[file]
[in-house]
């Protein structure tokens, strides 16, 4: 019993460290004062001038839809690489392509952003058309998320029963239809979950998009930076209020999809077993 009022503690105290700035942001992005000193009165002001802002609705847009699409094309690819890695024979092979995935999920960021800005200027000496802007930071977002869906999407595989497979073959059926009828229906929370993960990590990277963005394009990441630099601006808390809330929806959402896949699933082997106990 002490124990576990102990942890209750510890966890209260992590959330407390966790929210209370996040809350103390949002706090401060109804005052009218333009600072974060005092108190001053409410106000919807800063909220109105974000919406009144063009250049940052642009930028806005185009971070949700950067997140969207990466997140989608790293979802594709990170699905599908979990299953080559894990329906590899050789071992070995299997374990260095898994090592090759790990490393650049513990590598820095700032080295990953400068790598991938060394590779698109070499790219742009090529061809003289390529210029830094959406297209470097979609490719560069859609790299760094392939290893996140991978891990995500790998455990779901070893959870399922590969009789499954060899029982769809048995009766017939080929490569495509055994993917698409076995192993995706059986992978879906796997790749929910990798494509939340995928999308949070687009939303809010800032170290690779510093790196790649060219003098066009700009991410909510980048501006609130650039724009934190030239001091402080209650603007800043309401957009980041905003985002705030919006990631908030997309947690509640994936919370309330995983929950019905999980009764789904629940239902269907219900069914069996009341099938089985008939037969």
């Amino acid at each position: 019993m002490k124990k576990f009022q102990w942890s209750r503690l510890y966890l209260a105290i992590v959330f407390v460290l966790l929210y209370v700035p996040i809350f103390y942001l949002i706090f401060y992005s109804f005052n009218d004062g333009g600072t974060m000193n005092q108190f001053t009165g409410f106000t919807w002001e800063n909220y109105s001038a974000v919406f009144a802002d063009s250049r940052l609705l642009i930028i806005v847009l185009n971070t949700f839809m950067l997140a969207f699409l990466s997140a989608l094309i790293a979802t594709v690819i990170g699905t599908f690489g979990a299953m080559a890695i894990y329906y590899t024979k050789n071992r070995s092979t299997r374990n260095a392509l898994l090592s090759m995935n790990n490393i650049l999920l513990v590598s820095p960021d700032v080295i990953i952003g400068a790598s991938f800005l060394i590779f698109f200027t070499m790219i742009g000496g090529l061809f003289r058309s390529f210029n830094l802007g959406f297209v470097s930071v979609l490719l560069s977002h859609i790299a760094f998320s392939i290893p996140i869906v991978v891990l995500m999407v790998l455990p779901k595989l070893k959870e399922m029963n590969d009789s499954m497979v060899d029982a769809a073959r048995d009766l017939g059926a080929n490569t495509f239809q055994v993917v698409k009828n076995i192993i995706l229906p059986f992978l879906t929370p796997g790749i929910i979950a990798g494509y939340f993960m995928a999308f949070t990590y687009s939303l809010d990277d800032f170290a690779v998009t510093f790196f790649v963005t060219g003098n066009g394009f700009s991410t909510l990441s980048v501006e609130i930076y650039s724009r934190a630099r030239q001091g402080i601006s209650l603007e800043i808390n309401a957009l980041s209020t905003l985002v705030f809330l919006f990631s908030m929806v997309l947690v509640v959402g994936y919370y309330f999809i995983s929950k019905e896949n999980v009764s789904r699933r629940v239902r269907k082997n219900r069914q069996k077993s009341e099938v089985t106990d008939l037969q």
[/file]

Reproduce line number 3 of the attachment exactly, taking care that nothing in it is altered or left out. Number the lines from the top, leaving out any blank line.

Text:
């Amino acid at each position: 019993m002490k124990k576990f009022q102990w942890s209750r503690l510890y966890l209260a105290i992590v959330f407390v460290l966790l929210y209370v700035p996040i809350f103390y942001l949002i706090f401060y992005s109804f005052n009218d004062g333009g600072t974060m000193n005092q108190f001053t009165g409410f106000t919807w002001e800063n909220y109105s001038a974000v919406f009144a802002d063009s250049r940052l609705l642009i930028i806005v847009l185009n971070t949700f839809m950067l997140a969207f699409l990466s997140a989608l094309i790293a979802t594709v690819i990170g699905t599908f690489g979990a299953m080559a890695i894990y329906y590899t024979k050789n071992r070995s092979t299997r374990n260095a392509l898994l090592s090759m995935n790990n490393i650049l999920l513990v590598s820095p960021d700032v080295i990953i952003g400068a790598s991938f800005l060394i590779f698109f200027t070499m790219i742009g000496g090529l061809f003289r058309s390529f210029n830094l802007g959406f297209v470097s930071v979609l490719l560069s977002h859609i790299a760094f998320s392939i290893p996140i869906v991978v891990l995500m999407v790998l455990p779901k595989l070893k959870e399922m029963n590969d009789s499954m497979v060899d029982a769809a073959r048995d009766l017939g059926a080929n490569t495509f239809q055994v993917v698409k009828n076995i192993i995706l229906p059986f992978l879906t929370p796997g790749i929910i979950a990798g494509y939340f993960m995928a999308f949070t990590y687009s939303l809010d990277d800032f170290a690779v998009t510093f790196f790649v963005t060219g003098n066009g394009f700009s991410t909510l990441s980048v501006e609130i930076y650039s724009r934190a630099r030239q001091g402080i601006s209650l603007e800043i808390n309401a957009l980041s209020t905003l985002v705030f809330l919006f990631s908030m929806v997309l947690v509640v959402g994936y919370y309330f999809i995983s929950k019905e896949n999980v009764s789904r699933r629940v239902r269907k082997n219900r069914q069996k077993s009341e099938v089985t106990d008939l037969q």